“It’s time for you to get out to the bushes” was my superior’s comment in a meeting on Wednesday. And with those words it was decided I get to join another colleague on a 3-day big field mission to do a technical review of local governments’ financial and economic capacities and performance.
Even though the whole suggestion came from “behind the bush” (a literal translation of the Finnish saying “puskan takaa”, which probably doesn’t work in English, but oh well), I was definitely up for the trip. In my nearly three months here I’ve only managed to see Dar es Salaam, some of its outskirts and Zanzibar for a day. So yes, it was definitely time for me to get out and see what’s going on in the countryside. And to give it some context, during the past month I’ve been working on a budget analysis of local governments’ budgets vis-á-vis the central government’s, so I’m not completely out of the loop.
The journey to Korogwe – a small town in north Tanzania at the root of the pictoresque Usambara mountains – started at midday and finished five less-sweaty-than-expected-due-to-airconned-car hours later. On the way I saw and experienced some of the things many people associate Africa with. Driving (only) 60km on a bumpy sand road. Stopping in the middle to allow 40 huge cows to cross. Passing by houses built of reddish mud with straw roofs. But I also saw huge sisal plantations and mansions, shiny motorcycles at nice pitstop bars and some amazing scenery.
This morning I woke up to the sunny view of Usambara mountains (not a bad way to start a day, I can say!). After a four hour meeting at the district council we got to visit some projects that the district has implemented. One of them was quite the African experience. We drove 100km away from the main town, the last 10-15km of it on some kind of road between all the bushes and shrubs. At the destination, we get to the Pangani river which is apparently inhabited by crocodiles. Thus we cross the very dodgy bridge with care to get to a maasai village, where we are greeted with some 30 children singing and drumming. There’s a short meeting under a shady tree with the village heads and others associated with the project there, and then we proceed to look at the constructed cattle dip (a waterbasin where cattle and goats dip themselves in twice a month to stay free from common diseases). It was an interesting project to see, because the village collected some payment for cattle to be dipped thus securing a revenue for the village and ensuring the project’s sustainability. Of course as visitors, we only got to see some successful projects, but it’s good to see there are some (I’ll have to write a longer story of what I’ve been working with here, as soon as I get time).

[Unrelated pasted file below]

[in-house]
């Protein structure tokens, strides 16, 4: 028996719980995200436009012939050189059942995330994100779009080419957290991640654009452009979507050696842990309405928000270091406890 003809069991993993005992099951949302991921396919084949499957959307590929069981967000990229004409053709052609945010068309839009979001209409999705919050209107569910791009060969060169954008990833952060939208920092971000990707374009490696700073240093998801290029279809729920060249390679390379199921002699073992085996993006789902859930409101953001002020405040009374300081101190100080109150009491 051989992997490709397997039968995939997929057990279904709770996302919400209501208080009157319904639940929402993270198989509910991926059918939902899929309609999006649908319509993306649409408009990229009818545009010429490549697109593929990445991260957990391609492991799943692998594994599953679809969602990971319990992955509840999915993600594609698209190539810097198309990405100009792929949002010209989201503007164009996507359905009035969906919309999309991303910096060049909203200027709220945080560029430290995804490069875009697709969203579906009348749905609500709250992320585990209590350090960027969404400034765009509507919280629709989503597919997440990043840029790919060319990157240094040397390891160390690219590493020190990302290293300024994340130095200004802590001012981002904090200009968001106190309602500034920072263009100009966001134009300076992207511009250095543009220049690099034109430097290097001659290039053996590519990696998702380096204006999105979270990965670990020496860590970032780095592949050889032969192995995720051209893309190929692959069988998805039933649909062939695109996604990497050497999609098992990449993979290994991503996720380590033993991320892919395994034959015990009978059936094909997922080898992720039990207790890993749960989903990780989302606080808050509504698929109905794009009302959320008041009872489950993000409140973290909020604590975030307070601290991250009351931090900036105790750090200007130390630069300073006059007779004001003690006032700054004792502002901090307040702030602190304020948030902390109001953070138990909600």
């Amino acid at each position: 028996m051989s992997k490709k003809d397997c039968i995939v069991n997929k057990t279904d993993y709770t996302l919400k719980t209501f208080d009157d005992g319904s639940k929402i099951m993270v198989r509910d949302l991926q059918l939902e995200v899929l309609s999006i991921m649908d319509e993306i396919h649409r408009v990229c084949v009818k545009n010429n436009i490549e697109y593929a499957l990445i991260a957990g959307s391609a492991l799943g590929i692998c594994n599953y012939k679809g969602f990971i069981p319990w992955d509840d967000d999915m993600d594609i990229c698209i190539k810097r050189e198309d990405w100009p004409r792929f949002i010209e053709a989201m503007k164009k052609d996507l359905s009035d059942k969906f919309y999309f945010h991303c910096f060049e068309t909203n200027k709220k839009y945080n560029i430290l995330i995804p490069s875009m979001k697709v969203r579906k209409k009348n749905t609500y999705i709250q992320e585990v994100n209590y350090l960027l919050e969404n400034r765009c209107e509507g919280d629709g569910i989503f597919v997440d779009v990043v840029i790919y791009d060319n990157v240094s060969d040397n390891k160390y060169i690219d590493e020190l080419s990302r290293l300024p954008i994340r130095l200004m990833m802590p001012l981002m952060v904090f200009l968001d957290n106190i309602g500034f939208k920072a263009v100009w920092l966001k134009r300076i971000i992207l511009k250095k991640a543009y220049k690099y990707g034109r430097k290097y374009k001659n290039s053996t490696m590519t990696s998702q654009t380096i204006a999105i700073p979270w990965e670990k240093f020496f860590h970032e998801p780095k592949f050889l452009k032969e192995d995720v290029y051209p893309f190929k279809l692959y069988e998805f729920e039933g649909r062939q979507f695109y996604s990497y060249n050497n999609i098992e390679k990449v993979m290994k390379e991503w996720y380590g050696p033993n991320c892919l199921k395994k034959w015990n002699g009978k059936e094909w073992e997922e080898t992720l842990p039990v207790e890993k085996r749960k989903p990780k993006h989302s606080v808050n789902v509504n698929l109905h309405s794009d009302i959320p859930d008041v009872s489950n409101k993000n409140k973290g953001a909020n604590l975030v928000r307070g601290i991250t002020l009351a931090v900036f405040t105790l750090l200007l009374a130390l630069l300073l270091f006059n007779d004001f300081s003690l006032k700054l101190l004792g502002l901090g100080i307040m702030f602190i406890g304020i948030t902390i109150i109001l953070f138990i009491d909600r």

After the field visits we drove back to the district council offices for a short meeting, and headed then to Tanga on the northern Tanzanian coast, where I am now. After attending meetings and field visits for about 7 hours today, sitting in a car for another 4 hours and having now had a good number of Kili baridis (cold Kilimanjaro beers – my favourite), grilled goat meat and chips, I admit I’m pretty tired. There’s a lot to take in from this day and I’m not sure I’ve managed to do that yet, will let you know when I have and write something more usfeul. This was a very shallow and clichéd account of my day, but hey, at least I managed to update the blog at the wee hours. Now off to bed as a bigger and longer meeting awaits tomorrow. Usiku mwema na lala salama (good night and sleep well)!